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Scuttlebutt News:

Ben Lexcen: A crazy lovable rouge

by Blue Robinson

(October 2, 2009) Ben Lexcen was a remarkable man who did much more than design Australia II, the boat that won the 1983 America's Cup, thus ending New York Yacht Club's 132 year winning streak in the event. As a reminder, here is an article on Ben I wrote for Seahorse magazine which appeared in August 2007:


Ben Lexcen
Ben Lexcen
Ben Lexcen arrived at the Mexico Olympics as a reserve in 1968 with his passport in one pocket and a toothbrush in the other. He borrowed clothes from friends, and during one dinner at the sailing teams hotel marched in with a 20-piece brass band he found on a street corner, who had "about six teeth between them". When they started playing Ben (who was Bob Miller then) walked around the room with a tuba, calling for money to be thrown in for the band. Ben Lexcen was not a conventional man.

He grew up without a Father, and being bundled from one relative to another by his Mother, finally fetching up in Newcastle, north of Sydney. There, living with a Grandfather, he attended school until he was 14; left to work at a metal foundry, then apprentice fitter and turner for the railways. Weekends were spent at the Newcastle and Lake Macquarie dinghy clubs, where he sailed dinghies and sixteen foots skiffs. Transferring from Newcastle to Sydney, he decided to become an apprentice sail maker, working for Peter Cole in Inner Sydney, where he "adopted' the Ryves family in 1956. Sleeping on the couch, he washed his trousers by wearing them in the shower, then ran around in them until they dried. His other passion was the harmonica - which he played in the shower whilst scrubbing his trousers.

Carl Ryves was 14 when Bob arrived and they became lifelong friends, "My parents nourished him both physically and mentally. Mum of course fed him, and Dad had a library of technical books by Uffa Fox on yacht design and construction and Manfred Curry's incredible book with chapters on aircraft wings and yacht sails, the resistance of air and water, and nature as a guide to the construction of a sail. Just as important my parents had friends who were the directors of art galleries, senior genetics researchers, scientists, and people like Archie Middleton, the surgeon that separated Siamese twins." Ben devoured the yachting books and was fascinated with the intellectual and range around the dinner table. One thing is for sure, throughout his whole life Ben looked at things, and wondered.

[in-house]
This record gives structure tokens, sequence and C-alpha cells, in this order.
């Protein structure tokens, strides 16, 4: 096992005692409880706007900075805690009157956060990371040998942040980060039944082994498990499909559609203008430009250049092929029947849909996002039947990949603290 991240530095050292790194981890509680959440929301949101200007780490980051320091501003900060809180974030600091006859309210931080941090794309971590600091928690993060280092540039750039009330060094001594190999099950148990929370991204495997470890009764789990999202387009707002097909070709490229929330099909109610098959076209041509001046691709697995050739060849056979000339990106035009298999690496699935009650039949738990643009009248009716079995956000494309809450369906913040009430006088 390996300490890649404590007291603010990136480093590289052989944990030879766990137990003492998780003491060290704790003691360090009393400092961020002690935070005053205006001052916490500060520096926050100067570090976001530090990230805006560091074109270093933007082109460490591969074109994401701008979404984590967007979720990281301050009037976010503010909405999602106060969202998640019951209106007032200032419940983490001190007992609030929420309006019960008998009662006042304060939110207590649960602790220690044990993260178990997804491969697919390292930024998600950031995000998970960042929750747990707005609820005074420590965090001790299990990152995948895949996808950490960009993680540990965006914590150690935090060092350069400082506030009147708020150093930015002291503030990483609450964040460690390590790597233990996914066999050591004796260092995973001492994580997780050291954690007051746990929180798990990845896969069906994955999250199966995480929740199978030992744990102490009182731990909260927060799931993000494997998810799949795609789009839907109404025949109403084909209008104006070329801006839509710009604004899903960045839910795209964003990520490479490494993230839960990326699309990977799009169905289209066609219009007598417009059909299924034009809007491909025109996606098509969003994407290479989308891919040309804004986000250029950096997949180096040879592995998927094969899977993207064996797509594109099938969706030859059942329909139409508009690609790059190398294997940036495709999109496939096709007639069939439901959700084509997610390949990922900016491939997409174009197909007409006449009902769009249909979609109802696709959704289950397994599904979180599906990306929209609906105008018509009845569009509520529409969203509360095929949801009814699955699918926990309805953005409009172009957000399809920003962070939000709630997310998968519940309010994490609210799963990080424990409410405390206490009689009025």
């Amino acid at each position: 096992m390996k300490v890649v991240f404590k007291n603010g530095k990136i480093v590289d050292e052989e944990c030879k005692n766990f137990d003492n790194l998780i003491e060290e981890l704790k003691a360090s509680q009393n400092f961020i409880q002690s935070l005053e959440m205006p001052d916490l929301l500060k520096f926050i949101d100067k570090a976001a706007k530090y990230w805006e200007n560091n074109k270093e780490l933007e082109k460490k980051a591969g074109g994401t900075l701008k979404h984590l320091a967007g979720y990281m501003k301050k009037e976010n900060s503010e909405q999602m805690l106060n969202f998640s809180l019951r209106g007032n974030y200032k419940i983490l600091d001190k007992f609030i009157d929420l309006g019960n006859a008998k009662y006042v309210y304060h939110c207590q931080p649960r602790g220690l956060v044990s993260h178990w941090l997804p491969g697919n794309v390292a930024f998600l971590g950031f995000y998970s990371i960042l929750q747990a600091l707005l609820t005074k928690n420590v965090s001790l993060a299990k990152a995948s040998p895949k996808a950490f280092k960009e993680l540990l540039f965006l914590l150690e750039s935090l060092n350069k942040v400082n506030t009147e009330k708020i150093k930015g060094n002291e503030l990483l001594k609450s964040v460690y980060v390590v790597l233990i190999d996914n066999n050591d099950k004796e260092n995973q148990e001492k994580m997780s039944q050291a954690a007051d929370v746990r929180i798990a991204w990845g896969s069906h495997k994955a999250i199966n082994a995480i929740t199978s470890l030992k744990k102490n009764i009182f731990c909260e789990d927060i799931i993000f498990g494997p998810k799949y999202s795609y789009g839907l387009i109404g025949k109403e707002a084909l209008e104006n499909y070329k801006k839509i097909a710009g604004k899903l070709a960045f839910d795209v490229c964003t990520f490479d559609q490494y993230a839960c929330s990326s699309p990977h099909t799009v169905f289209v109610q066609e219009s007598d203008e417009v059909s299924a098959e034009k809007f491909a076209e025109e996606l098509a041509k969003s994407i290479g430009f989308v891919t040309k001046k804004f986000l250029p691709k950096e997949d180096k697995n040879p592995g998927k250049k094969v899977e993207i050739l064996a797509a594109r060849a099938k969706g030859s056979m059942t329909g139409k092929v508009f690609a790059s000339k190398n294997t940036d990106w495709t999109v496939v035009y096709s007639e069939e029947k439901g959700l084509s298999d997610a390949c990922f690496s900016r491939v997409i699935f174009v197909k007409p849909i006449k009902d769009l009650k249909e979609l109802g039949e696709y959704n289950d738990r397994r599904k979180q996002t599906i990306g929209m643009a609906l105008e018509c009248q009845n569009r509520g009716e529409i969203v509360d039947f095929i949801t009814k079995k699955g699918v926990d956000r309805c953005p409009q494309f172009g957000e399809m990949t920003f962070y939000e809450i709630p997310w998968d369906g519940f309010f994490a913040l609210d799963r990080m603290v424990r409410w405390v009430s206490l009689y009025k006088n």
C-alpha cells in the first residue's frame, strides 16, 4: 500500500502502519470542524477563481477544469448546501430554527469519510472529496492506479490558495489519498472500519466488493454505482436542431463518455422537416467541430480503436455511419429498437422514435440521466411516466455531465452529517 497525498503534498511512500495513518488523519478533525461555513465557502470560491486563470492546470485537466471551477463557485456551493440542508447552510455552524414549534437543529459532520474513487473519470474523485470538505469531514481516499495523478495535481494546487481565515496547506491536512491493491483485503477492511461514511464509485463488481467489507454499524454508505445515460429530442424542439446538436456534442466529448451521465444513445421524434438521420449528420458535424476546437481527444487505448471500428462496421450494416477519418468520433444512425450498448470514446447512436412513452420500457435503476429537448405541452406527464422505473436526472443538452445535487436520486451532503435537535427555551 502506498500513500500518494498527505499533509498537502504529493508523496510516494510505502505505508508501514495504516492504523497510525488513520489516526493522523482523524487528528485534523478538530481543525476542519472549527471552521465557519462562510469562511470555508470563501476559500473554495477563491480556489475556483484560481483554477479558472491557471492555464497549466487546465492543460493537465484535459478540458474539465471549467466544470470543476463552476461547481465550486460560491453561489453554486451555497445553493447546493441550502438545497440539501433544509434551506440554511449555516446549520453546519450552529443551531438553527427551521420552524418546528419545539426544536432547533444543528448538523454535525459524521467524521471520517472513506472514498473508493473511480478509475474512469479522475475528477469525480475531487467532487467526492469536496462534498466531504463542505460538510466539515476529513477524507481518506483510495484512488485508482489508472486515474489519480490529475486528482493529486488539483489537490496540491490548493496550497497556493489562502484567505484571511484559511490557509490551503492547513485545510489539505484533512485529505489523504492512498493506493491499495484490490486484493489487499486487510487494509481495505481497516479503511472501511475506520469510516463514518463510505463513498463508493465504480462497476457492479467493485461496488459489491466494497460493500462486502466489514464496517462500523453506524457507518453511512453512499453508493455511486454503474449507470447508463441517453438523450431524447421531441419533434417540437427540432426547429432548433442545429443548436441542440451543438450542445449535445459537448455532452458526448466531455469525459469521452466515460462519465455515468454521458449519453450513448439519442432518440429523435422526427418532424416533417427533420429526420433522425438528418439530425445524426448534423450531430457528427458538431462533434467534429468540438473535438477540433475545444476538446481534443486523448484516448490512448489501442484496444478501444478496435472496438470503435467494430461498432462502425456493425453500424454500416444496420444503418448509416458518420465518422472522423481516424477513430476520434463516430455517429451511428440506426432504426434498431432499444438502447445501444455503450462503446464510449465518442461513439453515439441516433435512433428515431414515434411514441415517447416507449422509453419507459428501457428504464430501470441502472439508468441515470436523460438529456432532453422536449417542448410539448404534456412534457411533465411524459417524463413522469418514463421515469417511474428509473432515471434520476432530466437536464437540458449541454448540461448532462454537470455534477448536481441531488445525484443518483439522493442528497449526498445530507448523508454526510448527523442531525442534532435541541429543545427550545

In 1958 he fell 40 feet from the top of a mast and broke his back. A friend and boat builder Norm Wright took in a small drawing board and a set of cedar curves to use while still in hospital. The results were the 18 footer's Taipan & Venom. When the existing skiffs were heavy and carried five crew, Taipan had three, two on trapeze. Miller was working on the problems of tip vortex so he fitted small wings on Taipan's centerboard and rudder (also on his 5.5 metre, Catamaran and Moth). He removed them from the centerboard after problems launching the boat in the river mud and jellyfish getting snagged, but kept them on the rudder that could be cleaned whist sailing. When Taipan begun beating opposition 18 footers by 12 minutes on an 11-mile course, it caused howls of protest, and claims the boat was not legal and it should be banned - phrases he was going to hear again in 1983.

Bob teamed up with Craig Whitworth to form the sail making and design company Miller and Whitworth, both being named Yachtsmen of the Year in 1964 for winning the State, National and inter-Dominion titles in the Flying Dutchman. Bob skippered a Soling in the 1972 Olympics, designed the Contender single-handed dinghy, Admirals cup yachts Apollo II, Ginkgo, and Mercedes III (best individual boat in the 1967 series), plus Ballyhoo which beat Kialoa in the California Cup and San Francisco perpetual trophy races. During the business split with Craig Whitworth in 1974, Ben chose a new name, so Bob Miller became Ben Lexcen.

The America's cup yachts began with Alan Bond's Southern Cross in 1974, then co - designed Australia in 1977, which also raced (modified) in 1980, Challenge 12 and Australia II in 1983, and Australia III & IV in 1987. Southern Cross was a long boat with too little sail area, and Australia had a problem with her hull shape at around nine knots. Lexcen altered the bustle, and the boat improved.

Crewmember John "Chink" Longley who first sailed with Lexcen in 1971 remembers, "Benny was very intuitive. He knew there was a problem with the bustle, he knew the shape was wrong, and knew the shape it had to be, so he just fixed it. When we sold it to the British team, they later told me it was the best twelve they had!" The big story for 1980 was the mast. The British boat Lionheart sailed with a bendy rig, allowing a larger mainsail. Lexcen saw this, and armed with a few photos but no plans, he and a small team cut their spare mast off at the hounds and scarfed a long fiberglass section on top.

John Bertrand remembers, "When we sailed with it the first day, we sheeted the mainsheet on and the mast bent, and bent and bent, and the sectional shapes in the sail were almost perfect - an extraordinary feat when the mast stiffness had to be calculated relative to balance out the leech tension. That one hit - and thatís all we had time for, was an extraordinary design solution by Ben in collaboration with Tom Schnakenberg." Added John Longley, " We sprayed it silver and got it measured and signed off, then had four days to put it in and make it work which we did - but it was mayhem. After a long day of fitting it we wound the backstay on hard to test it overnight, then floodlit this great 'hockey stick' of a mast to show the Americans. The next day the New York yacht Club was onto us like a flash, saying, "We can't use it, itís not measured!" So we waved the certificate at them and said, "Yes we can. This was Ben at his best, hands on, quick accurate sketches, whilst on the job, and we trusted him. We knew it would work."